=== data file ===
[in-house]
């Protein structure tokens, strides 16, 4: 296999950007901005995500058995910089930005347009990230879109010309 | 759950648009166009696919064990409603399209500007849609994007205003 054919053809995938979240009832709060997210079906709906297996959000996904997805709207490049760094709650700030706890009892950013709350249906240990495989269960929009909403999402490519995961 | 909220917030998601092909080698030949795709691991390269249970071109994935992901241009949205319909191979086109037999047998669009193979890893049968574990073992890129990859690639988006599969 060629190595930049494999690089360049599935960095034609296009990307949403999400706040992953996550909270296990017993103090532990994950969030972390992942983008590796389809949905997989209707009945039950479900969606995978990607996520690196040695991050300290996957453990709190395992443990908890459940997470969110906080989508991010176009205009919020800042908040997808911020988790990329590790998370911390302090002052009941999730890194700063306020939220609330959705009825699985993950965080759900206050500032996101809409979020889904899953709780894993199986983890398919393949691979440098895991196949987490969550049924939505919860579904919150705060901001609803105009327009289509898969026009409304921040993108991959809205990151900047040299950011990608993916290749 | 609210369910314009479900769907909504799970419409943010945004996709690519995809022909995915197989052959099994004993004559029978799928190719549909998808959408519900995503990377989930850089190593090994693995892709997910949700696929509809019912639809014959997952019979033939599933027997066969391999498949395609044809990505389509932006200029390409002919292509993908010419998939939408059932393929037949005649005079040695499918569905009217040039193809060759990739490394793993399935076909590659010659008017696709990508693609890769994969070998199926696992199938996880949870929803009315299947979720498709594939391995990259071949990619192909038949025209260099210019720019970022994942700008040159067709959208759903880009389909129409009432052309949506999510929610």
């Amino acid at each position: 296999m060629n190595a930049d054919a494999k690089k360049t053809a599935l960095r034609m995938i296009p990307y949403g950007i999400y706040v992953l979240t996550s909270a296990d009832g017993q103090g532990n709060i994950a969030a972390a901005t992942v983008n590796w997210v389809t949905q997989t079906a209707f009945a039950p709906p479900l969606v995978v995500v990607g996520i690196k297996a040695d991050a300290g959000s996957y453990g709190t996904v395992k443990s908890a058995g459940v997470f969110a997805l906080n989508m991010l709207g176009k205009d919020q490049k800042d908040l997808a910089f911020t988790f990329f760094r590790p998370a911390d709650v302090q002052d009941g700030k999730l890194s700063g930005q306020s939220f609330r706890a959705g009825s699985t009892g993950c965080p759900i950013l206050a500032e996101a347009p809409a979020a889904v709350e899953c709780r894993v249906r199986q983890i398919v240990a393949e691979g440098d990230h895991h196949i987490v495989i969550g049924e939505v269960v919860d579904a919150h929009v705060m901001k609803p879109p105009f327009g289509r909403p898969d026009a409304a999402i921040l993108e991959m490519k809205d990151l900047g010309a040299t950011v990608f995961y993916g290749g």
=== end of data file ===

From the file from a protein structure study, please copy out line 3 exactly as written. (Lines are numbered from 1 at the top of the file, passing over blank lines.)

């Amino acid at each position: 296999m060629n190595a930049d054919a494999k690089k360049t053809a599935l960095r034609m995938i296009p990307y949403g950007i999400y706040v992953l979240t996550s909270a296990d009832g017993q103090g532990n709060i994950a969030a972390a901005t992942v983008n590796w997210v389809t949905q997989t079906a209707f009945a039950p709906p479900l969606v995978v995500v990607g996520i690196k297996a040695d991050a300290g959000s996957y453990g709190t996904v395992k443990s908890a058995g459940v997470f969110a997805l906080n989508m991010l709207g176009k205009d919020q490049k800042d908040l997808a910089f911020t988790f990329f760094r590790p998370a911390d709650v302090q002052d009941g700030k999730l890194s700063g930005q306020s939220f609330r706890a959705g009825s699985t009892g993950c965080p759900i950013l206050a500032e996101a347009p809409a979020a889904v709350e899953c709780r894993v249906r199986q983890i398919v240990a393949e691979g440098d990230h895991h196949i987490v495989i969550g049924e939505v269960v919860d579904a919150h929009v705060m901001k609803p879109p105009f327009g289509r909403p898969d026009a409304a999402i921040l993108e991959m490519k809205d990151l900047g010309a040299t950011v990608f995961y993916g290749g």